The median income for a household in the borough was $32,644, and the median income for a family was $42,088. Males had a median income of $33,553 versus $30,179 for females. The per capita income for the borough was $20,122. About 19.1% of families and 19.6% of the population were below the poverty line, including 33.4% of those under age 18 and 10.7% of those age 65 or over.
Places and activities
- Honesdale, the County seat, hosts the annual Wayne County Fair, starting on the first Friday in August as it has for over a century. The Fair spans nine days and draws thousands of visitors. It features typical county-fair events like horse racing, tractor pulling, livestock exhibits, concerts and other entertainments, many rides for children, crafts, home goods, and much more.
- The famous children's magazine Highlights for Children was founded in Honesdale in 1946. The publisher maintains its editorial headquarters on Church St. in Honesdale, while their business offices are in Ohio.
- Honesdale High School is part of the Wayne Highlands School District. The school's sports teams are called the Hornets. The school is located on the top of Terrace Street and overlooks the town.
- Honesdale was home to the Roman Catholic St. Vincent's Elementary School, located on Cliff Street. The school closed at the end of the 2008-2009 school year after declining enrollment. Nonetheless, two Catholic churches continue with vigorous participation, as do churches of other denominations and a synagogue.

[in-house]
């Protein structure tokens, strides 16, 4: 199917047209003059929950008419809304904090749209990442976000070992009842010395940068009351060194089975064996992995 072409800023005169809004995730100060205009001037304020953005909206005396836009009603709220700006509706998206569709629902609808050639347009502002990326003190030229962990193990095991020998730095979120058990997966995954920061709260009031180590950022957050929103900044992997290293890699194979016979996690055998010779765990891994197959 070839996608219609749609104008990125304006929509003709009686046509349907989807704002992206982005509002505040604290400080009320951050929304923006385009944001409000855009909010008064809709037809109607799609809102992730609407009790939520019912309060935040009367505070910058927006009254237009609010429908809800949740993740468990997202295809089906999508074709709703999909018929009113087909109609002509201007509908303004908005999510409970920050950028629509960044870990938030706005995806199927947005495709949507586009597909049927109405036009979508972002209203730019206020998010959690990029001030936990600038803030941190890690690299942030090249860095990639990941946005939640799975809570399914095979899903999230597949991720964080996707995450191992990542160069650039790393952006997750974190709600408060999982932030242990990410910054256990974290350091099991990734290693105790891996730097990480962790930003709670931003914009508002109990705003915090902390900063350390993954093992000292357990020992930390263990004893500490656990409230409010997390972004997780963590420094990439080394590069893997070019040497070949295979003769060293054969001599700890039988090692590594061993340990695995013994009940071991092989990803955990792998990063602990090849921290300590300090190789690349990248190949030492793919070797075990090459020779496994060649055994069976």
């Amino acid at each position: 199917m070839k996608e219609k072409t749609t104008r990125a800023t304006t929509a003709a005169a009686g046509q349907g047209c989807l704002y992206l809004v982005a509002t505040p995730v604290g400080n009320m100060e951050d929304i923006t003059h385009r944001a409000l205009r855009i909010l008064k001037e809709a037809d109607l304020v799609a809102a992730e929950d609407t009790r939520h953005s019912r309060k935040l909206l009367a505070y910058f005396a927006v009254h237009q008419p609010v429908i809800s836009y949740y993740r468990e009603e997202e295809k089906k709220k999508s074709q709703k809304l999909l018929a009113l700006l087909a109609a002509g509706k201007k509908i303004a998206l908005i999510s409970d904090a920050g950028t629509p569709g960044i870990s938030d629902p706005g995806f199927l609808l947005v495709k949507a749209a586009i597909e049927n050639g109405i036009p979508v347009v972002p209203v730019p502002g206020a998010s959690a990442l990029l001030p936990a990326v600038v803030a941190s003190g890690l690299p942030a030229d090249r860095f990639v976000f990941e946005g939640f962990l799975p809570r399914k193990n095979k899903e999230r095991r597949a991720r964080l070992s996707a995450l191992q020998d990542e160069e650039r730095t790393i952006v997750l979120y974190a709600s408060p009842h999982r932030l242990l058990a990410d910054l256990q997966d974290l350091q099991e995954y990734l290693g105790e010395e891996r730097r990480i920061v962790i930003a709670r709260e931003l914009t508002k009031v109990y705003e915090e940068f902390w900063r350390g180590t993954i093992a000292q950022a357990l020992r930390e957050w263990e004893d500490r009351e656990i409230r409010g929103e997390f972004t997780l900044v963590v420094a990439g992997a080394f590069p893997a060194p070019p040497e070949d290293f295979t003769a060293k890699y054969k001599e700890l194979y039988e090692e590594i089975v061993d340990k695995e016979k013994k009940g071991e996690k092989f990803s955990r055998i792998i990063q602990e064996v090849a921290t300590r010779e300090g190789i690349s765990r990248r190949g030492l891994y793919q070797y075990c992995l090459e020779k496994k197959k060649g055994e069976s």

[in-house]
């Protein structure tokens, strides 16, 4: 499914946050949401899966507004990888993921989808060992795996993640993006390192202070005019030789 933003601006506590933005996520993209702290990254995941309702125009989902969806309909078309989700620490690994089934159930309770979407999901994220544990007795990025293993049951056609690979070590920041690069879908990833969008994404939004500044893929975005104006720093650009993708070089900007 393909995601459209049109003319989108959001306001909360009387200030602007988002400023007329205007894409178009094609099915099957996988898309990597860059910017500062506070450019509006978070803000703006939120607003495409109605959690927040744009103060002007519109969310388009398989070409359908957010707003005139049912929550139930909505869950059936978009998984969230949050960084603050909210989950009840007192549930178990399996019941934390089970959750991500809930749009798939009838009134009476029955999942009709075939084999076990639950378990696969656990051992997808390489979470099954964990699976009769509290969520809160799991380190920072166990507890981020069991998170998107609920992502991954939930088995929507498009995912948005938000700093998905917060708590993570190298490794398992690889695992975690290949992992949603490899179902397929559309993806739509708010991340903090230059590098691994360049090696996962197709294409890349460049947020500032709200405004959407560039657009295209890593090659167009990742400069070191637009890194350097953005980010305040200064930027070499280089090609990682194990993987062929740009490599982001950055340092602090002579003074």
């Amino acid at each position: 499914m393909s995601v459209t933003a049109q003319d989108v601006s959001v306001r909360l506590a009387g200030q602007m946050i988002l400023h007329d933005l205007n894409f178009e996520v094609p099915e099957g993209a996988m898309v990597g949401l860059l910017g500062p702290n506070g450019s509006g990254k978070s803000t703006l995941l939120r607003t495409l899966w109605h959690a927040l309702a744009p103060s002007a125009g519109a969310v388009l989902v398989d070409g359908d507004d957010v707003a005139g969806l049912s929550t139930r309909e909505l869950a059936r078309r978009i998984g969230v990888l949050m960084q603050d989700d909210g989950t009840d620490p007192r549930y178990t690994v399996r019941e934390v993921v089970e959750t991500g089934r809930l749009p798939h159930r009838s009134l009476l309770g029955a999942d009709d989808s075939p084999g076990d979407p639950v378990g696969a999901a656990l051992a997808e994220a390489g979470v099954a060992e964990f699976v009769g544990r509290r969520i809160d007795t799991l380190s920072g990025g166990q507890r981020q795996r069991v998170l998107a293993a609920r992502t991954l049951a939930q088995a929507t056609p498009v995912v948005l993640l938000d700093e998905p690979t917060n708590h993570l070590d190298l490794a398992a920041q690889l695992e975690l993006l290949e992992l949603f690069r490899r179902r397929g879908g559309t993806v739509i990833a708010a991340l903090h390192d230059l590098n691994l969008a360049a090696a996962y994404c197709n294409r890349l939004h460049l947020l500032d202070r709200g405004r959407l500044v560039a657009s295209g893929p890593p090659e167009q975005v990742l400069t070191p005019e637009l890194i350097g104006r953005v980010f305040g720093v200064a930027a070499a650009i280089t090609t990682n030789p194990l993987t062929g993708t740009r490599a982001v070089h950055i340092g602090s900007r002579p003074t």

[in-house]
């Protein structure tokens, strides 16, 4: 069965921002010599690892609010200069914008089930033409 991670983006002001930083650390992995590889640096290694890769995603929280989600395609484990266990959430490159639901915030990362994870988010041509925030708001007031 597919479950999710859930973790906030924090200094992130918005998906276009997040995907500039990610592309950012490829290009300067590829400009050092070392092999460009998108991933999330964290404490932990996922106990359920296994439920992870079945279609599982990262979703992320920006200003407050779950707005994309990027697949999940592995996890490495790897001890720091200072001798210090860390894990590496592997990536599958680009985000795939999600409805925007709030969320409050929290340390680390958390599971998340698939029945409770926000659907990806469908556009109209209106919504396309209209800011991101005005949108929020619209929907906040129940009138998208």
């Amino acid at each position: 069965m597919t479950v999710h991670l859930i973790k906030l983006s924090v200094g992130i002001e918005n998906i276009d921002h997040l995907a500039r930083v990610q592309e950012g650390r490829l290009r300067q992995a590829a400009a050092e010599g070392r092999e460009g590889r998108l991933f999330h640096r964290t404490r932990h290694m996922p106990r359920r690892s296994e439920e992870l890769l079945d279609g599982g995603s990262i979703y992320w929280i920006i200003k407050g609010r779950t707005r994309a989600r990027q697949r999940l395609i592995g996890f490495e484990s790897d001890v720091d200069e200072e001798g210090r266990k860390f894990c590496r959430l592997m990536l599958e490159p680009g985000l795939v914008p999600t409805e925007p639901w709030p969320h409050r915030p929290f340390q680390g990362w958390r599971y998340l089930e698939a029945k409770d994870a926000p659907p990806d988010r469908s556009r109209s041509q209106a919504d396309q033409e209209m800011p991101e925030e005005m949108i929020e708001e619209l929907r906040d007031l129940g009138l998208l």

- Honesdale has hundreds of Victorian age structures, and features several tall church steeples, historically significant buildings of many kinds, and a memorial Central Park beside the Wayne County Courthouse. While current zoning laws do not require building remodelling to remain historically accurate, the vast majority of houses and structures remain architecturally as they were constructed, often more than a century past.
- Irving Cliff, 300 feet high, named for Washington Irving who loved its prominence, overlooks the town and offers a compelling view of the confluence of the Lackawaxen River and Dyberry Creek and virtually everything else in the valley. The cliff is surmounted by Gibbons Memorial Park with a 50 foot electric framework for a Christmas Star and Easter Cross that are visible for miles during holiday nights. Fireworks are fired from the cliff for Independence Day festivities.